Bunnings logo with a piece of holly.
Icon - Website - Mobile - Add to project list.svgIcon - Website - Mobile - Cart.svg

Sign in to your account

Project list

Sign in to your account

Overview

Drying racks have a lighter impact on the environment (and your power bills) than a tumble dryer, and a hanging rack could be the answer if you're short on space. Mounted on a pulley system, it can be lowered to hang your clothes, then raised to take advantage of warm air at ceiling height. If you can't get hold of 30-40mm wide leather, use 25mm-wide jute or polyester webbing instead, or even recycle some old leather belts!

Steps

1Cut the sides and rails

To cut the side pieces, mark halfway along the 43mm dowel, cutting with a handsaw for two equal lengths of 600mm. To cut the rails, mark the 25mm dowel lengths in half and cut with a handsaw to make five 2m lengths (the sixth length is a spare). Alternatively, have the dowel cut in store but double-check the lengths are exact. Sand all dowel with 180-grit abrasive paper. Tip: To sand, wrap a piece of sandpaper once around the dowel, hold gently with one hand and push the dowel back and forth through the sandpaper with the other hand.

2Drill the side pieces

Position one side piece on the 600mm pine batten, securing with two saddle clips and screws. Measure and mark the dowel at 50mm, 125mm, 300mm, 425mm and 550mm. Use a 2mm bit to drill 20mm-deep holes at each mark. Repeat with remaining side piece, leaving it secured in the saddle clips. Sand over the holes. Tip: Check the drill is set to ‘drilling' when using drill bits and ‘driving' when using a driver for screws – you could have two drills set up to avoid changing the bits and settings.

3Drill the rails

Clamp a 25mm dowel rail over the work surface edge. Mark 50mm from the end, drill through with a 2mm bit. Change to an 8G countersink bit and drill to taper the hole so the screw head sits below the surface. Repeat for remaining rails and sand over the holes.

4Fit the rails to one side piece

Working on one rail at a time, drive a 50mm screw through the hole so the tip protrudes about 3mm, position the screw into the hole of the side piece and secure. Repeat with the remaining rails.

5Finish securing the rails

Position the remaining side piece under the rails so they are straight and evenly spaced. Mark each of the rails 50mm from the ends. Hold firmly and drill through each rail and 20mm into the side piece with a 2mm bit. Use the countersinking bit to taper the holes, sand smooth, then secure from the top with 50mm screws.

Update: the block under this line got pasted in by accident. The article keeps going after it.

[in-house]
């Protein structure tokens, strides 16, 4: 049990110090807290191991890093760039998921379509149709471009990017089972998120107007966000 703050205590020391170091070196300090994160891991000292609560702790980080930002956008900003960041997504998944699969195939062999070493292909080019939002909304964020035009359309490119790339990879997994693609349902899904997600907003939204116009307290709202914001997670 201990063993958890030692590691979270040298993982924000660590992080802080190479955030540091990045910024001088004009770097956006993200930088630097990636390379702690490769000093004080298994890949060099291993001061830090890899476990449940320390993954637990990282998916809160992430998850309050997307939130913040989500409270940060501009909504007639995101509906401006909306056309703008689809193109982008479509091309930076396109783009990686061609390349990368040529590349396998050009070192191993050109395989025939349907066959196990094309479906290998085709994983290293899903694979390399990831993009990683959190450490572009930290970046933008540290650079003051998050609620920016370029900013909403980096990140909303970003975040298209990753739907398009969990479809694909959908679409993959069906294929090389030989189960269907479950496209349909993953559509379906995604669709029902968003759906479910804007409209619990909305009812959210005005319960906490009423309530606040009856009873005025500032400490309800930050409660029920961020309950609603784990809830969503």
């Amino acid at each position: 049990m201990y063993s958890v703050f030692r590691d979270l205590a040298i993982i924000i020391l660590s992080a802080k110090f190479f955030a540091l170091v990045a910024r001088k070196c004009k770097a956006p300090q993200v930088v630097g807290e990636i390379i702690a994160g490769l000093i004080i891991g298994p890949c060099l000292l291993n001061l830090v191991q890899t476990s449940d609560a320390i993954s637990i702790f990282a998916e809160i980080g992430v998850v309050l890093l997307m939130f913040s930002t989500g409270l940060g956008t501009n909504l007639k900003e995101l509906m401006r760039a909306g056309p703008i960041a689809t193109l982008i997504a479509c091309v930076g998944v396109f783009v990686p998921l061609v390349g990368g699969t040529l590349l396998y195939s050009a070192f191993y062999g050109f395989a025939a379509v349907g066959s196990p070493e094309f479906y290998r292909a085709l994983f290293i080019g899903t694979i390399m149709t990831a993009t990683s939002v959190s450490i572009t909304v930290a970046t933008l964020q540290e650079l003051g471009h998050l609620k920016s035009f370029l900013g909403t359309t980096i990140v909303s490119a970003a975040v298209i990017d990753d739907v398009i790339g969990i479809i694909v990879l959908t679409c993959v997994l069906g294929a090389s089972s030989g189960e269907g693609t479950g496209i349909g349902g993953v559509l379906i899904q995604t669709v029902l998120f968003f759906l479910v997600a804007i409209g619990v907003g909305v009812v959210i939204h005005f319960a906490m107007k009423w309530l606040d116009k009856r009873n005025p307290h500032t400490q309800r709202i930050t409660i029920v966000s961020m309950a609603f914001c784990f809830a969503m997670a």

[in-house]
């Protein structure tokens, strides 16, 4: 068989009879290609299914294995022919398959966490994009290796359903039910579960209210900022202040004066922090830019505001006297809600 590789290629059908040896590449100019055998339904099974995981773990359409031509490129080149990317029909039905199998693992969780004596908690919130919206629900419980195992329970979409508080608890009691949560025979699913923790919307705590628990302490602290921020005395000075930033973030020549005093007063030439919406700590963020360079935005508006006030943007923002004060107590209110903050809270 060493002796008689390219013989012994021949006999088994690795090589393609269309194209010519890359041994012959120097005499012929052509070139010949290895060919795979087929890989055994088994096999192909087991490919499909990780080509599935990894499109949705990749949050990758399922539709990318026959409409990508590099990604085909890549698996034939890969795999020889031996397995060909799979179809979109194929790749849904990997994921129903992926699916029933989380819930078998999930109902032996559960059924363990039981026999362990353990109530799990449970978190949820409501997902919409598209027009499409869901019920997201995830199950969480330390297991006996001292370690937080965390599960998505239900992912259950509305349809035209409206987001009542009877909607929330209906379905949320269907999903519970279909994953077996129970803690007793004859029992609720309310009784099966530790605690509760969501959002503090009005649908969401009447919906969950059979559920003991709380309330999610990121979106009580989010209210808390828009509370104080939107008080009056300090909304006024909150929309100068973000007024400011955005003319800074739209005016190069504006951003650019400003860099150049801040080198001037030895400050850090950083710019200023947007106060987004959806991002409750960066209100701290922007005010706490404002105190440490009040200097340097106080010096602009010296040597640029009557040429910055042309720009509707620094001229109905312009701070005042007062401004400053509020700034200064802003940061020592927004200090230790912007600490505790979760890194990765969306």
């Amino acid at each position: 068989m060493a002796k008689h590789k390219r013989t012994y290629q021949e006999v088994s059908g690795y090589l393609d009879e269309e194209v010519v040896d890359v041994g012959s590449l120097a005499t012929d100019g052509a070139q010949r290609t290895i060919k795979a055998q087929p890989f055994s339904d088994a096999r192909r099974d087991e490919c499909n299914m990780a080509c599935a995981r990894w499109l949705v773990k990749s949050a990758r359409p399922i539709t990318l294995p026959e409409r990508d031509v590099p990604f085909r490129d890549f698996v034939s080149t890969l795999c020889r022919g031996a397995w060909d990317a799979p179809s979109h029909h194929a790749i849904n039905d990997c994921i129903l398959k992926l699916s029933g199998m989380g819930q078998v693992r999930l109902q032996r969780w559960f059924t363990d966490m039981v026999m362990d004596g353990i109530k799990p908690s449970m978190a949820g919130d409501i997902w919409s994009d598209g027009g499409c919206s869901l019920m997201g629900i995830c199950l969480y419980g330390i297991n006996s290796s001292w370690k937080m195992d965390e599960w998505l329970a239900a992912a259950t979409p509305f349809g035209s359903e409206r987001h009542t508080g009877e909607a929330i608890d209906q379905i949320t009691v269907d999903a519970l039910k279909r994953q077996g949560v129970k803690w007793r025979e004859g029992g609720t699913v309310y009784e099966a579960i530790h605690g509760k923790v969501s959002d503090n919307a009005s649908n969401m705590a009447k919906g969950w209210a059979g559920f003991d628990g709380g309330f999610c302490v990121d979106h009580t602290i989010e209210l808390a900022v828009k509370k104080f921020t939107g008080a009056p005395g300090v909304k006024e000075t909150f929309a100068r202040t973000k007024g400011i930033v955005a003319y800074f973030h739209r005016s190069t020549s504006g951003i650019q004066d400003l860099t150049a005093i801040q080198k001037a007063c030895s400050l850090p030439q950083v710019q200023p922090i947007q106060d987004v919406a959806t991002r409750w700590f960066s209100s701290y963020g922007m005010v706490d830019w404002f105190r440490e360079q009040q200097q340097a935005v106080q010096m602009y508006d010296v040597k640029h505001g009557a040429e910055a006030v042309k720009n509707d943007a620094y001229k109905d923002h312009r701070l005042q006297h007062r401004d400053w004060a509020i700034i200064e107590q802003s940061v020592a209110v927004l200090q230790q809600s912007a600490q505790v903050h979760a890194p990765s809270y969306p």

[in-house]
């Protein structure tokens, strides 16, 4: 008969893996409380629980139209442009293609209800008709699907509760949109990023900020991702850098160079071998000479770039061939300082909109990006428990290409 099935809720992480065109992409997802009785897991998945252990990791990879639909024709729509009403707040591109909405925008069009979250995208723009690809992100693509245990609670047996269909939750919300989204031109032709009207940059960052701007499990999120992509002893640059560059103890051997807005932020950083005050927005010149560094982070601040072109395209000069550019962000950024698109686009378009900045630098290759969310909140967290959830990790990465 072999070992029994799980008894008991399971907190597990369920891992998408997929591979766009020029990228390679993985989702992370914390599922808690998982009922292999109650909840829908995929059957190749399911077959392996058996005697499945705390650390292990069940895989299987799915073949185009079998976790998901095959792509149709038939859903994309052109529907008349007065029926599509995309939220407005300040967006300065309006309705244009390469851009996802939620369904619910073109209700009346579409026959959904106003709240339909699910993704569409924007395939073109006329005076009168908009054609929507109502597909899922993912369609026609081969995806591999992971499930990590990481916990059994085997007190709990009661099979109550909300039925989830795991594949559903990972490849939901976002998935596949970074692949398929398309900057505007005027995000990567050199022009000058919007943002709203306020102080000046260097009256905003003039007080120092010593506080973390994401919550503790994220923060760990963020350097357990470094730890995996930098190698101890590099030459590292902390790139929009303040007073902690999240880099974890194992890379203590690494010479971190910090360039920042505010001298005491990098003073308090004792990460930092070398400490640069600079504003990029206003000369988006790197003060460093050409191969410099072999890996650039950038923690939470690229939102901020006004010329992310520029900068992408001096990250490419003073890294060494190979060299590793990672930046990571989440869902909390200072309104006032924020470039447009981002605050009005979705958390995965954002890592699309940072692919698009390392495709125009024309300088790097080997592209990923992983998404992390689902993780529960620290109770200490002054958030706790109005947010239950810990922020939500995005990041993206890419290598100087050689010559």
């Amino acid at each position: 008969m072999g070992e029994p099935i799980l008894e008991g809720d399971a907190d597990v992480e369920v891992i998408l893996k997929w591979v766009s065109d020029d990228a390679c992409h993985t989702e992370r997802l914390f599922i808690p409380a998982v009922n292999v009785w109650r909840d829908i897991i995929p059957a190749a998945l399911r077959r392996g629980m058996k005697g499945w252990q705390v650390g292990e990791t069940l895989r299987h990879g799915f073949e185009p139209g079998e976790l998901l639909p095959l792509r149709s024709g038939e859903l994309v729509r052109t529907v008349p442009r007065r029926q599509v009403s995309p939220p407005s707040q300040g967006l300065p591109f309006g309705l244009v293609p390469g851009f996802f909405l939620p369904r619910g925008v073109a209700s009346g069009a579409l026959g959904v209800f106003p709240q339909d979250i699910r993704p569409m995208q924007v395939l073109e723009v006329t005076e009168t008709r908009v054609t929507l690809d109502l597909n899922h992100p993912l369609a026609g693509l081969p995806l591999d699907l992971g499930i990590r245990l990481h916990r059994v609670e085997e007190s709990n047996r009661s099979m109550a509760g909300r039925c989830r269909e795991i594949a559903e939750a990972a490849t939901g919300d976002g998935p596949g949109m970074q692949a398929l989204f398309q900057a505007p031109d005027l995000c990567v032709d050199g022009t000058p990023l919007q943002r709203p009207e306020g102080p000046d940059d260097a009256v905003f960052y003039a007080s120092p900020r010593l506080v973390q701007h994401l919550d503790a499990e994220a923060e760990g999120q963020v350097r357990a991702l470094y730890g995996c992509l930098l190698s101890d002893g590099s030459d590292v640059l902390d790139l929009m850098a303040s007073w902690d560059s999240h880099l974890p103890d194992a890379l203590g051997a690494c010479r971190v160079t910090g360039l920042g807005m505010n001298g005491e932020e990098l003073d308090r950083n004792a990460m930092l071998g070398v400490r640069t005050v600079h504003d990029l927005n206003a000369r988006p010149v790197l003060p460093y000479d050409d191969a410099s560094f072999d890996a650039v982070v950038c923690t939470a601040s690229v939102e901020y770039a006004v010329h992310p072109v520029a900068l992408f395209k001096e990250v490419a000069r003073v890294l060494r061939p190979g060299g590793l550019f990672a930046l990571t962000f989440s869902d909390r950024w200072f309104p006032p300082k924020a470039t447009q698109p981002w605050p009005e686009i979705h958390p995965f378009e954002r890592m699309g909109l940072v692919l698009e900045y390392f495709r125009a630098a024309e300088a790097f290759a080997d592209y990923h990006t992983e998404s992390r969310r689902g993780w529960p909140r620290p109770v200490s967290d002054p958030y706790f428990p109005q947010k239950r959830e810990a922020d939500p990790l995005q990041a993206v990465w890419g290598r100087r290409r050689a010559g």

6Varnish the rack

Use a combination square to mark the centres of the two side piece ends, then use a 5mm bit to drill 40mm-deep holes. Wipe the rack with a clean cloth and apply a coat of varnish using a synthetic paintbrush. When dry, lightly sand rails with 240-grit abrasive paper (avoid the screws) then wipe down and apply another coat of varnish. Leave to dry.

7Fit the leather straps

To attach the straps, mark 25mm from the ends and drill through with a 5mm bit. Place an eyelet into the hole, position it against the end of a side piece and secure into the pre-drilled hole with a 40mm screw. Repeat with the other ends. Use a utility knife to round the corners, then attach a quick-link triangle on each strap.

8Thread the cord and hang your rack!

Install ceiling hooks 1100mm apart, then hang the pulleys off these hooks. Thread about 5m of para cord through the double pulley first, then the single pulley and down to the quick-link. Tie off using a hangman's knot. Thread a second length of para cord about 9m through the double pulley only and tie off onto the other quick-link. Tie both ends of cord together and secure to a cleat on the wall. Note: The length of rope used depends on the height of your ceiling and how low you want your rack to hang.

Safety tips: Before drilling into walls or ceiling, use a studfinder to check for wiring and pipework. Turn off the power while working. Secure the ceiling hooks into a stable joist or rafter and leave a minimum clearance of 350mm to raise and lower the rack.

Photography: James Moffatt

9Want to do more with your laundry?

Check out our D.I.Y. Advice to organise and style your laundry.

Suggested products

Health & Safety

Asbestos, lead-based paints and copper chromium arsenic (CCA) treated timber are health hazards you need to look out for when renovating older homes. These substances can easily be disturbed when renovating and exposure to them can cause a range of life-threatening diseases and conditions including cancer. For information on the dangers of asbestos, lead-based paint and CCA treated timber and tips for dealing with these materials contact your local council's Environmental Health Officer or visit our Health & Safety page.

When following our advice in our D.I.Y. videos, make sure you use all equipment, including PPE, safely by following the manufacturer’s instructions. Check that the equipment is suitable for the task and that PPE fits properly. If you are unsure, hire an expert to do the job or talk to a Bunnings Team Member.